Following the money

The seller needs to know that the sale price has been paid in full before either the car or the title are released to the buyer. In today’s world, there are countless scams that can make you think that you’ve been paid when you haven’t. You need to know that the funds are real, fully collected and in your bank account.

Of course, the buyer wants the car and the title immediately upon having paid the sale price. The usual compromise is to use an escrow arrangement to satisfy both parties.

It can be difficult to find an escrow company that will handle car deals. A viable alternative is to use an attorney as the escrow agent, even if it is the seller’s or the buyer’s attorney. Making that a reliable technique requires clearly stated terms about what is going to happen, when and how. The typical sequence is:

1. The funds for the purchase are wired to the escrow agent and confirmed to be collected funds.

2. The seller gives properly signed title documents to the escrow agent.

3. The parties are now beyond the point of no return. The escrow agent is required to simultaneously transfer the funds to the seller and deliver the documents to the buyer, and the car then belongs to the buyer.

4. Finally, the car is released to the buyer. It is common for the car to be held by a neutral party (such as a mechanic) until the deal is completed and the escrow agent advises that it can be released.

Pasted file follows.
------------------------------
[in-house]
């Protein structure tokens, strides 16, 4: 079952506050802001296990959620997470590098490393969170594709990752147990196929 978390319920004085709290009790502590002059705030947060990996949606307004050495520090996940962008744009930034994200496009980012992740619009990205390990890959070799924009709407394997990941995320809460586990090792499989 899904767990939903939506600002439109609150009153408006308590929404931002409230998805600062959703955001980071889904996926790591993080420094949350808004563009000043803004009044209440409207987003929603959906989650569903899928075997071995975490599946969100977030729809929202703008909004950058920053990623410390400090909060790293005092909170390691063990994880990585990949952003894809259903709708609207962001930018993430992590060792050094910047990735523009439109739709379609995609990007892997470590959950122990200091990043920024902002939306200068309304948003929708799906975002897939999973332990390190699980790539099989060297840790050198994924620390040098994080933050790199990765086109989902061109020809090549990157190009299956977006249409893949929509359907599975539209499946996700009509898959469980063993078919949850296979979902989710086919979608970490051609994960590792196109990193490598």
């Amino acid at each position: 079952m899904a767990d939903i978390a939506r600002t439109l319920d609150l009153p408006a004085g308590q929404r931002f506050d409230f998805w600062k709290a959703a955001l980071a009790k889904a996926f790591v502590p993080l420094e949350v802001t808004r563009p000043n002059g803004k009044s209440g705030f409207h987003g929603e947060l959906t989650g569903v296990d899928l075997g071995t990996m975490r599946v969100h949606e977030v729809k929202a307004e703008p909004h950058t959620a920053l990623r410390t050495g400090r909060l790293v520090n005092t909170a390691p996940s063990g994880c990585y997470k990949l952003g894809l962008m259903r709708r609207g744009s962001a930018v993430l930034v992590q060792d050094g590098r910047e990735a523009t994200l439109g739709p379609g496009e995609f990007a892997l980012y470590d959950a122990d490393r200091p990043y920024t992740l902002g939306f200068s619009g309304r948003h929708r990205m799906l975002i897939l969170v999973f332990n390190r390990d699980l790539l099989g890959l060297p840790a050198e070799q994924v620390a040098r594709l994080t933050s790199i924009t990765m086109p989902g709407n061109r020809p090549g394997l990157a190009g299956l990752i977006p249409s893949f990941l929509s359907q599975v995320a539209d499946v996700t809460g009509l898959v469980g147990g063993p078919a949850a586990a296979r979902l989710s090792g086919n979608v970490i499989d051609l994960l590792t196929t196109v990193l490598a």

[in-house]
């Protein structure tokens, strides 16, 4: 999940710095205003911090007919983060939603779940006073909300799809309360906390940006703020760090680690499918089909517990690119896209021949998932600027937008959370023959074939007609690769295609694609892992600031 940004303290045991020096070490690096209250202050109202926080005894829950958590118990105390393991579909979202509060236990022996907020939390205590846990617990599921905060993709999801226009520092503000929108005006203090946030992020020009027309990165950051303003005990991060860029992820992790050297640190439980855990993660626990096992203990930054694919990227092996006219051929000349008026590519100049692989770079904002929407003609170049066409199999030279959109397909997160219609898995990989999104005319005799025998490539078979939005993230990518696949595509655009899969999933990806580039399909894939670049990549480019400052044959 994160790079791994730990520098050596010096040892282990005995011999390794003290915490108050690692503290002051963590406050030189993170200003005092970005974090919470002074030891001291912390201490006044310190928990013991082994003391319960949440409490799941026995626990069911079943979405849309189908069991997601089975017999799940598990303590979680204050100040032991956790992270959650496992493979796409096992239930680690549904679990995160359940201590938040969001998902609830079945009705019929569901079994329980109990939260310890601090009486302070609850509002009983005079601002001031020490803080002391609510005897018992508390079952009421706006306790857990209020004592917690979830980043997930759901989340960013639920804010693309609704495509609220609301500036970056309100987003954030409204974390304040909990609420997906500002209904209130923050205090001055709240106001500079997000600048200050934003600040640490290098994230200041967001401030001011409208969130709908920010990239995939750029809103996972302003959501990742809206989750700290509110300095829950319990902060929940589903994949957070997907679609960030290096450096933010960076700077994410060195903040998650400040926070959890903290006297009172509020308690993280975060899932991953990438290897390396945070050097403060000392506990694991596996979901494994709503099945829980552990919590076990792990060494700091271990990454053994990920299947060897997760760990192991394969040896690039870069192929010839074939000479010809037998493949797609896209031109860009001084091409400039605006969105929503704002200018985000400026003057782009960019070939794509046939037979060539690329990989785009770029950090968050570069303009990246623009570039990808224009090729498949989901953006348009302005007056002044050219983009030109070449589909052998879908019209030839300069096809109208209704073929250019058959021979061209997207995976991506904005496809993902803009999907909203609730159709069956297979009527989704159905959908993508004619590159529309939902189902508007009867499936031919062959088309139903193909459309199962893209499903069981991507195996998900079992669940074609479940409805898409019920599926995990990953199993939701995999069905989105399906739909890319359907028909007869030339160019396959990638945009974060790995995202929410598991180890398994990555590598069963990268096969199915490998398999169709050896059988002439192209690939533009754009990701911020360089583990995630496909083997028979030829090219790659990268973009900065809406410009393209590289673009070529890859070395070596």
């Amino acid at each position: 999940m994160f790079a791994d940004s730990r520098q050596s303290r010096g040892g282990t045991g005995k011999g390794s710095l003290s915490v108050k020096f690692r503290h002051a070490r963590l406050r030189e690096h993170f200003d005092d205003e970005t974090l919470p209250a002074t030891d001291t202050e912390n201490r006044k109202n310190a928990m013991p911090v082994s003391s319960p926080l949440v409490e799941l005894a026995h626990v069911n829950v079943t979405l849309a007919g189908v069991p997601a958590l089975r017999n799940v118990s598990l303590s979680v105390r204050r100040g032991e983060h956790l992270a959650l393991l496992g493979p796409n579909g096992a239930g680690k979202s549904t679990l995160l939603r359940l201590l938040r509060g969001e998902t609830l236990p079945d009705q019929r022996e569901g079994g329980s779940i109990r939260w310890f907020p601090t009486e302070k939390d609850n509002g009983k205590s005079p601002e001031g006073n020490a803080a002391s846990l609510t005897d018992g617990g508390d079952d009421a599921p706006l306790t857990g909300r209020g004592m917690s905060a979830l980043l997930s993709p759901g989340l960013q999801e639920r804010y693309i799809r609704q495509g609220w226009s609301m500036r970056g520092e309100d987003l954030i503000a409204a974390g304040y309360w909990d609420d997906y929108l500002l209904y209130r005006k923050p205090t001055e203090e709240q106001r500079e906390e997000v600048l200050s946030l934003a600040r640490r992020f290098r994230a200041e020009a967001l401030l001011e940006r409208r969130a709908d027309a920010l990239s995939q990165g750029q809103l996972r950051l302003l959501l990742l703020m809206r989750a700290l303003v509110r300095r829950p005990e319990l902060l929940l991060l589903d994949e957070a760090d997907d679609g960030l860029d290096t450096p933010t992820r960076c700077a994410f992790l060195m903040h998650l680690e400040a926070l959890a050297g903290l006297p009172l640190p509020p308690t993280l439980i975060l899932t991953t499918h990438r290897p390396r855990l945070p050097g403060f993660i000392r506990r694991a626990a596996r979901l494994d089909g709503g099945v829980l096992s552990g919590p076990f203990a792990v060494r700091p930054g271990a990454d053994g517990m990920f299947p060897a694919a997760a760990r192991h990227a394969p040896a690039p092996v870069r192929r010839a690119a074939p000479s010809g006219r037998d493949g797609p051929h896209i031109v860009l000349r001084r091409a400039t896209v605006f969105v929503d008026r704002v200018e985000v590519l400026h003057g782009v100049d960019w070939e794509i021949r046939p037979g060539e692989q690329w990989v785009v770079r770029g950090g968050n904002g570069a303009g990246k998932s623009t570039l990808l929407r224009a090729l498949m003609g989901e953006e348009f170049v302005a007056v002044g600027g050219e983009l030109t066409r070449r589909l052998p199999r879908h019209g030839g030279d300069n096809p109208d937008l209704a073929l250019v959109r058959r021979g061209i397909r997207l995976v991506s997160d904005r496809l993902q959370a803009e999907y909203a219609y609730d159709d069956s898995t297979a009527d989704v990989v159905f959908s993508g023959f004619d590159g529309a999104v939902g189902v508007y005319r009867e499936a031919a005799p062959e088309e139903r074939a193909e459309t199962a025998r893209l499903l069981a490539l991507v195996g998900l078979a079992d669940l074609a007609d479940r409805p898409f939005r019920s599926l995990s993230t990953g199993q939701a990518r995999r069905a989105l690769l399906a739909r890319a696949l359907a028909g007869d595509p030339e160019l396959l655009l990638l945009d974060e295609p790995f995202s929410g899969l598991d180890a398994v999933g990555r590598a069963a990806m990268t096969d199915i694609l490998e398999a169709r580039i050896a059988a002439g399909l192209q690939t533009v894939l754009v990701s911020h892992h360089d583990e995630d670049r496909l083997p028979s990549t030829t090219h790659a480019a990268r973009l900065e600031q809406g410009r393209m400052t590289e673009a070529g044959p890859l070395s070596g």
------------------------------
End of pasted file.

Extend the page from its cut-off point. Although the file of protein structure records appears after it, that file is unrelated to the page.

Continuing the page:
The sale contract should be clear about when the buyer is considered to have failed to perform and it should state or define a specific date that payment is due. That can be something like “three business days after the buyer’s inspection is completed.” But be careful, as even that sort of statement can be vague. If the timing is tied to the inspection, completion needs to be defined, or at least set a drop-dead date. Otherwise, the buyer could keep “inspecting” seemingly forever.

The contract should also make clear that the payment deadline is real, and not just an aspirational date. That is usually handled with a “time essence” provision, just as in a real-estate transaction. That means that the due date is the due date, and not just sometime soon after it.

If the buyer fails to perform, you can always cancel the sale, but that may not be a good enough solution. You may want compensation for your losses.

Under general contract-law principles, the seller’s remedy is to sell the car to someone else and then sue the buyer if the sales price is lower than what the buyer agreed to pay. This can get complicated. First, you have to sell the car to someone else in order to establish damages, which can take time and incur additional expense. If you sell the car for more than the buyer promised to pay, there are no damages to recover.

Usually, you can’t go to court to force the buyer to buy the car because cars are generally not considered unique enough to justify that remedy. But your contract can specifically allow you that remedy.

A common approach is to provide for a forfeitable deposit that the seller keeps if the buyer fails to perform. That’s a simple approach that gives you something for your trouble. But you have to be sure the amount of the deposit bears some reasonable relationship to your actual damages from the buyer’s failure to perform. If the deposit is higher, the law considers it a penalty, which is usually not enforceable. If it is considered a penalty, the court will generally not trim the deposit down to a reasonable amount but will require you to refund the whole thing.

This brings us full circle to the importance of having legal counsel up front. The old saying is true: An ounce of prevention is better than a pound of cure. ♦

Comments are closed.